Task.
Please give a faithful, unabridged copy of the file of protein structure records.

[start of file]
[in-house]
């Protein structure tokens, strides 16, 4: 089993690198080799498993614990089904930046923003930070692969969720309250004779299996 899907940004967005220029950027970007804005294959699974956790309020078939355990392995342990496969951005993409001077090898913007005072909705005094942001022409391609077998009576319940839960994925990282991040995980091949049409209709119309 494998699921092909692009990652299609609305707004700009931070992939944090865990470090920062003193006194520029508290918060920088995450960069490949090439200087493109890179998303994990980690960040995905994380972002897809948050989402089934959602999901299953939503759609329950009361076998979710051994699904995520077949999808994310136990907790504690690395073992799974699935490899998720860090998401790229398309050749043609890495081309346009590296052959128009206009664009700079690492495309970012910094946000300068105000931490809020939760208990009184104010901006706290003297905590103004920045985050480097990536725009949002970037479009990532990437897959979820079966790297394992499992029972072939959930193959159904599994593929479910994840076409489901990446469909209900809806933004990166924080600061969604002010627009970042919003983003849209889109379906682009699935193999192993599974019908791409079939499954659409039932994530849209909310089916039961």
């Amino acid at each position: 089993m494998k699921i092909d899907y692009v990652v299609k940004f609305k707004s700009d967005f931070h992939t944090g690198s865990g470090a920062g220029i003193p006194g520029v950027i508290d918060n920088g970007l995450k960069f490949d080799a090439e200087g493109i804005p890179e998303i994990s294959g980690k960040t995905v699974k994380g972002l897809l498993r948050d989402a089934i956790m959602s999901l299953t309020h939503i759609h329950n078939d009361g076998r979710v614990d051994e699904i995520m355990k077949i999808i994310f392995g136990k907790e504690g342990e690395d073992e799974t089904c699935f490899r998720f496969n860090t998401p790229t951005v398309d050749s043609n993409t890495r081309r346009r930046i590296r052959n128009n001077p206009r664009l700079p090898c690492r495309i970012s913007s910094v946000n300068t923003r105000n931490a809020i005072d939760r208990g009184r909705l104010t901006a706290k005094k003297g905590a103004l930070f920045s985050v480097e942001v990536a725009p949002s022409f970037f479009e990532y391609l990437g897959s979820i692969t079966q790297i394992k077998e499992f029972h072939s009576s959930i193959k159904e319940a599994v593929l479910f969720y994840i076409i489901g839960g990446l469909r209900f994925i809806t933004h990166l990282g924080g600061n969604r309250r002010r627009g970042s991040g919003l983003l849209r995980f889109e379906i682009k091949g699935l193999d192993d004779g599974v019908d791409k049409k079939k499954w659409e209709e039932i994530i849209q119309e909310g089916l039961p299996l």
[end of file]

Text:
[in-house]
């Protein structure tokens, strides 16, 4: 089993690198080799498993614990089904930046923003930070692969969720309250004779299996 899907940004967005220029950027970007804005294959699974956790309020078939355990392995342990496969951005993409001077090898913007005072909705005094942001022409391609077998009576319940839960994925990282991040995980091949049409209709119309 494998699921092909692009990652299609609305707004700009931070992939944090865990470090920062003193006194520029508290918060920088995450960069490949090439200087493109890179998303994990980690960040995905994380972002897809948050989402089934959602999901299953939503759609329950009361076998979710051994699904995520077949999808994310136990907790504690690395073992799974699935490899998720860090998401790229398309050749043609890495081309346009590296052959128009206009664009700079690492495309970012910094946000300068105000931490809020939760208990009184104010901006706290003297905590103004920045985050480097990536725009949002970037479009990532990437897959979820079966790297394992499992029972072939959930193959159904599994593929479910994840076409489901990446469909209900809806933004990166924080600061969604002010627009970042919003983003849209889109379906682009699935193999192993599974019908791409079939499954659409039932994530849209909310089916039961």
């Amino acid at each position: 089993m494998k699921i092909d899907y692009v990652v299609k940004f609305k707004s700009d967005f931070h992939t944090g690198s865990g470090a920062g220029i003193p006194g520029v950027i508290d918060n920088g970007l995450k960069f490949d080799a090439e200087g493109i804005p890179e998303i994990s294959g980690k960040t995905v699974k994380g972002l897809l498993r948050d989402a089934i956790m959602s999901l299953t309020h939503i759609h329950n078939d009361g076998r979710v614990d051994e699904i995520m355990k077949i999808i994310f392995g136990k907790e504690g342990e690395d073992e799974t089904c699935f490899r998720f496969n860090t998401p790229t951005v398309d050749s043609n993409t890495r081309r346009r930046i590296r052959n128009n001077p206009r664009l700079p090898c690492r495309i970012s913007s910094v946000n300068t923003r105000n931490a809020i005072d939760r208990g009184r909705l104010t901006a706290k005094k003297g905590a103004l930070f920045s985050v480097e942001v990536a725009p949002s022409f970037f479009e990532y391609l990437g897959s979820i692969t079966q790297i394992k077998e499992f029972h072939s009576s959930i193959k159904e319940a599994v593929l479910f969720y994840i076409i489901g839960g990446l469909r209900f994925i809806t933004h990166l990282g924080g600061n969604r309250r002010r627009g970042s991040g919003l983003l849209r995980f889109e379906i682009k091949g699935l193999d192993d004779g599974v019908d791409k049409k079939k499954w659409e209709e039932i994530i849209q119309e909310g089916l039961p299996l």